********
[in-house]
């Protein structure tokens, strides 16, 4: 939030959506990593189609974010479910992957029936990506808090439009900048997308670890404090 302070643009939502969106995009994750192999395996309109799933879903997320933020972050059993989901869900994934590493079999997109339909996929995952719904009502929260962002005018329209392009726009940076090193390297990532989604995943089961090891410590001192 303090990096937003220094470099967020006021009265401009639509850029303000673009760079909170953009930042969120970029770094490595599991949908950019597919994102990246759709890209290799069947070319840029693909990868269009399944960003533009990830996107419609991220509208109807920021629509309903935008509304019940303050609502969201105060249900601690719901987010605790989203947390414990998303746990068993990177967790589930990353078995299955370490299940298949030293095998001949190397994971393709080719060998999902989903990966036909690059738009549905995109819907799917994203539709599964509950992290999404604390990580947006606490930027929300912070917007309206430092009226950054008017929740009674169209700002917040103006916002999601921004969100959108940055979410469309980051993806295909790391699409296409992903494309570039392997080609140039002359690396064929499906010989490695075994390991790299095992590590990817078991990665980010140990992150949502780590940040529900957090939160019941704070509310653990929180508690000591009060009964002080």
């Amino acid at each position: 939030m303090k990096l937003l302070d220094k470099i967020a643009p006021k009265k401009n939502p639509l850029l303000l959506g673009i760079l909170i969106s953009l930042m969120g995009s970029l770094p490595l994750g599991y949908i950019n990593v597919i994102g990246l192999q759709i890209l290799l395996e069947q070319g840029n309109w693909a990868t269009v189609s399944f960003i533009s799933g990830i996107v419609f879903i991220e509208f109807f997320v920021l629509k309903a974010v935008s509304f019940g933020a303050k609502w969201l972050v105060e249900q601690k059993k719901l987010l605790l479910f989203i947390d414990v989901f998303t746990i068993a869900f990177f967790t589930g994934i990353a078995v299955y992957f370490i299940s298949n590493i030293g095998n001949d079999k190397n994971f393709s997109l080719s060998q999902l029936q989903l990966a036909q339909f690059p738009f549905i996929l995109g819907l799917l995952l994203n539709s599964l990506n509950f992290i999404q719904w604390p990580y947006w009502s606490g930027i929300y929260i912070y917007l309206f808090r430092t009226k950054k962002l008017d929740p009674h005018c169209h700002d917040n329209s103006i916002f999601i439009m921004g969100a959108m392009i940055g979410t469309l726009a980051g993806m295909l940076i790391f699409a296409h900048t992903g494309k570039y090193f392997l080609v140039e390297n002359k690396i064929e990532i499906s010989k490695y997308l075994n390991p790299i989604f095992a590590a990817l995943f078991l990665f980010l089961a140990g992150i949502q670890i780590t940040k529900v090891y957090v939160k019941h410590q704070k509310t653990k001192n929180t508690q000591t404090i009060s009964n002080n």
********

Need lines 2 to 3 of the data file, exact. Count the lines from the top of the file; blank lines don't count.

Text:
């Protein structure tokens, strides 16, 4: 939030959506990593189609974010479910992957029936990506808090439009900048997308670890404090 302070643009939502969106995009994750192999395996309109799933879903997320933020972050059993989901869900994934590493079999997109339909996929995952719904009502929260962002005018329209392009726009940076090193390297990532989604995943089961090891410590001192 303090990096937003220094470099967020006021009265401009639509850029303000673009760079909170953009930042969120970029770094490595599991949908950019597919994102990246759709890209290799069947070319840029693909990868269009399944960003533009990830996107419609991220509208109807920021629509309903935008509304019940303050609502969201105060249900601690719901987010605790989203947390414990998303746990068993990177967790589930990353078995299955370490299940298949030293095998001949190397994971393709080719060998999902989903990966036909690059738009549905995109819907799917994203539709599964509950992290999404604390990580947006606490930027929300912070917007309206430092009226950054008017929740009674169209700002917040103006916002999601921004969100959108940055979410469309980051993806295909790391699409296409992903494309570039392997080609140039002359690396064929499906010989490695075994390991790299095992590590990817078991990665980010140990992150949502780590940040529900957090939160019941704070509310653990929180508690000591009060009964002080």
């Amino acid at each position: 939030m303090k990096l937003l302070d220094k470099i967020a643009p006021k009265k401009n939502p639509l850029l303000l959506g673009i760079l909170i969106s953009l930042m969120g995009s970029l770094p490595l994750g599991y949908i950019n990593v597919i994102g990246l192999q759709i890209l290799l395996e069947q070319g840029n309109w693909a990868t269009v189609s399944f960003i533009s799933g990830i996107v419609f879903i991220e509208f109807f997320v920021l629509k309903a974010v935008s509304f019940g933020a303050k609502w969201l972050v105060e249900q601690k059993k719901l987010l605790l479910f989203i947390d414990v989901f998303t746990i068993a869900f990177f967790t589930g994934i990353a078995v299955y992957f370490i299940s298949n590493i030293g095998n001949d079999k190397n994971f393709s997109l080719s060998q999902l029936q989903l990966a036909q339909f690059p738009f549905i996929l995109g819907l799917l995952l994203n539709s599964l990506n509950f992290i999404q719904w604390p990580y947006w009502s606490g930027i929300y929260i912070y917007l309206f808090r430092t009226k950054k962002l008017d929740p009674h005018c169209h700002d917040n329209s103006i916002f999601i439009m921004g969100a959108m392009i940055g979410t469309l726009a980051g993806m295909l940076i790391f699409a296409h900048t992903g494309k570039y090193f392997l080609v140039e390297n002359k690396i064929e990532i499906s010989k490695y997308l075994n390991p790299i989604f095992a590590a990817l995943f078991l990665f980010l089961a140990g992150i949502q670890i780590t940040k529900v090891y957090v939160k019941h410590q704070k509310t653990k001192n929180t508690q000591t404090i009060s009964n002080n």